Press Release

The following press release was issued immediately following the publication of the ruling.


Test complainant reacts to Ofcom ruling about 'The Great Global Warming Swindle'

Ofcom has upheld the public interest by ruling today (21 July 2008) that the 'The Great Global Warming Swindle', which was broadcast in March 2007, lacked impartiality and fairness, according to Dave Rado, the member of the public who organised the test complaint against the programme. However, the broadcasting regulator let down the public by ruling that the inaccuracies in the film were not a breach of the Broadcasting Code because they allegedly did not cause harm or offence.

Ofcom ruled that the programme had violated the Broadcasting Code in terms of impartiality and fair treatment of some scientific organisations and individuals, including Sir David King, Professor Carl Wunsch and the Intergovernmental Panel on Climate Change (IPCC). But although the programme did contain inaccuracies, the regulator ruled that it did not materially mislead the audience so as to cause harm or offence.

Mr Rado, 50, of Colchester, Essex, organised a 176-page complaint following the broadcast on 8 March last year of the programme on Channel 4, and its repeat later on More 4. The complaint listed 67 alleged serious breaches of the Ofcom Broadcasting Code. Some of the world's most respected and experienced climate scientists, including chairs of the IPCC, were involved in the complaint as authors and peer reviewers, along with distinguished experts in epidemiology, entomology, renewable energy, economics and media studies.

Mr Rado said: "The programme seemed very convincing, but it systematically distorted the evidence on climate change and every other major topic it dealt with. It also misrepresented the motives and conduct of many dedicated researchers who work in the field. I am glad that Ofcom has ruled that the programme lacked fairness and impartiality, but I am disappointed that Channel 4 has been let off on the questionable technicality that the inaccuracies in the programme did not cause harm or offence. Climate change is a hugely important issue and a television programme broadcast on national television that misleads viewers about the science and policy implications of this issue is undoubtedly harmful to the public."

He added: "I felt compelled to complain to Ofcom because I was sure that it had breached the regulations that are supposed to protect the public against irresponsible programme-makers. I thoroughly uphold the right of broadcasters to give a voice to minority opinions, but not to systematically misrepresent facts and to attempt to mislead the public."

Nathan Rive, a PhD student at the Centre for Energy Policy and Technology, Imperial College and who was a lead author on the complaint, said: "Climate change involves enough interesting topics and uncertainties to set up an engaging discussion, without the need to resort to distortion, misinformation, conspiracy theories, and mudslinging. Channel 4, as such, missed a great prime-time opportunity to educate the public, as per the public service commitment mandated by its broadcasting licence."

The full text of the test complaint has been posted on the web at, so people can find out about the programme's inaccuracies and misrepresentations. Mr Rado said: "The website is intended to be an educational resource. It is important that people know about the programme's systematic misrepresentation of the facts."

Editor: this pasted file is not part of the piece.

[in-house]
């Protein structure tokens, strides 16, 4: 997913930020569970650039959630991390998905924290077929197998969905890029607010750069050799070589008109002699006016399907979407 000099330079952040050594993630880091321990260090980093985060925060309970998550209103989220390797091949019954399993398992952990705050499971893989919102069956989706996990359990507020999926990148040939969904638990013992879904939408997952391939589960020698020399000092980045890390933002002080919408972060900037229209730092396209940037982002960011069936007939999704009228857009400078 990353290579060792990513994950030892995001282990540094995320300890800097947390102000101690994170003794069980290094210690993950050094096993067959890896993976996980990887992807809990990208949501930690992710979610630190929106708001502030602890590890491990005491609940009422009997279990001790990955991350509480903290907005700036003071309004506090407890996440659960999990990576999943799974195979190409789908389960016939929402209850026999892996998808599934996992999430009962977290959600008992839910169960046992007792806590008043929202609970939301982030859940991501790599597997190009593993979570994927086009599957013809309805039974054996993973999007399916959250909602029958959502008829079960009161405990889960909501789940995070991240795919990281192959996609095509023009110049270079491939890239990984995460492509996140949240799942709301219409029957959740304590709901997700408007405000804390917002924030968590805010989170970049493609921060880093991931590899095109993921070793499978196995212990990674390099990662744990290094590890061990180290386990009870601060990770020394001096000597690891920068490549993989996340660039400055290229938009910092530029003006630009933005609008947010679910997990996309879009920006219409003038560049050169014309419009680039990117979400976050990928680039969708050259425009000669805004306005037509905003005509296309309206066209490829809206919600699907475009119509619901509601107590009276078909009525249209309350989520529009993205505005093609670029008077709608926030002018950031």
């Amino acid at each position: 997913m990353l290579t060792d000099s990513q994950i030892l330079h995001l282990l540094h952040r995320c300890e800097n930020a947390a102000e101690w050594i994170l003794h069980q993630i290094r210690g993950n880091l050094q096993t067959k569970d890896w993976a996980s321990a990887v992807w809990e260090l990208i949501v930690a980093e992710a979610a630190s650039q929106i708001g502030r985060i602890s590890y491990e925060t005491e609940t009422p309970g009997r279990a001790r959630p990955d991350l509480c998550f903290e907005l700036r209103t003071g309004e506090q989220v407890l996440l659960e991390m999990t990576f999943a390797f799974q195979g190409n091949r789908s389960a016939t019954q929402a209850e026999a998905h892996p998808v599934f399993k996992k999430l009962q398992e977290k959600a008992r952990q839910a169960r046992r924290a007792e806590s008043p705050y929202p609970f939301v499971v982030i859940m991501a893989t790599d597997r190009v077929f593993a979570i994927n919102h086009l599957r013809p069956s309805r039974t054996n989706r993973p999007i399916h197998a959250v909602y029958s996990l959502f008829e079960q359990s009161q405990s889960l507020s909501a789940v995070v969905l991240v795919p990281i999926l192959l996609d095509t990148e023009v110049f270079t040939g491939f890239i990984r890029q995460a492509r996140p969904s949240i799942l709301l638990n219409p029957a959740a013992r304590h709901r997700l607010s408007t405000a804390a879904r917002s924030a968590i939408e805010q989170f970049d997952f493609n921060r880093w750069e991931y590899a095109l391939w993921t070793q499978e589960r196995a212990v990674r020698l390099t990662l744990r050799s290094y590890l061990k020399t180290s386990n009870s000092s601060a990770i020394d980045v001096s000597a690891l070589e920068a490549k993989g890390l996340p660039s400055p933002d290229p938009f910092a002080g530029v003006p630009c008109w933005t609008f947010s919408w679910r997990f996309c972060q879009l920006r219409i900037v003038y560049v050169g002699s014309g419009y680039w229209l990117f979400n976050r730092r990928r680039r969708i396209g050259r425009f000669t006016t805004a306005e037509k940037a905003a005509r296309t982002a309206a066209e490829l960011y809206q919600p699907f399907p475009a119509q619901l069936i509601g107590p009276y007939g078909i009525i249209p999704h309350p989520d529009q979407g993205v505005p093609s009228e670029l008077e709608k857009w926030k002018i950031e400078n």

Bob Ward, a former spokesperson for the Royal Society, who submitted one of the 265 complaints received by Ofcom and who reviewed parts of the test complaint, said: "The commissioning and broadcasting of this programme was clearly a calamitous mistake and revealed serious management failures at Channel 4. It is very disappointing that Ofcom has failed to fully uphold the public interest, and the ruling raises very serious doubts about the ability of the broadcasting regulator to recognise the harm caused by misrepresentations of the scientific evidence on climate change. Recent opinion polls show that a majority of the public mistakenly believe that many scientists disagree that greenhouse gas emissions"

He added: "I still hope that Channel 4 admits that it made the wrong decision to screen the programme, and carries out a thorough review of its internal processes to ensure that a similarly catastrophic failure to uphold the public interest does not happen ever again."

Mr Ward said: "Martin Durkin, who produced the programme for Channel 4, has so far been unapologetic about the misrepresentation of facts and the unfair treatment of scientists. He should also withdraw the DVD version from sale, because it contains many of the errors that appeared in the broadcast programme, and he should recall those copies that have already been sold. I hope that the trading standards authorities now investigate sales of the DVD."

Mr Ward also thanked Mr Rado for his efforts in relation to the test complaint. He said: "The general public and the scientific community all owe a huge debt of gratitude to Dave Rado for his careful and meticulous preparation of the test complaint and for dealing with Ofcom's long process of investigation. He has displayed admirable courage and determination in his lone crusade against the combined might of a powerful broadcaster and production company."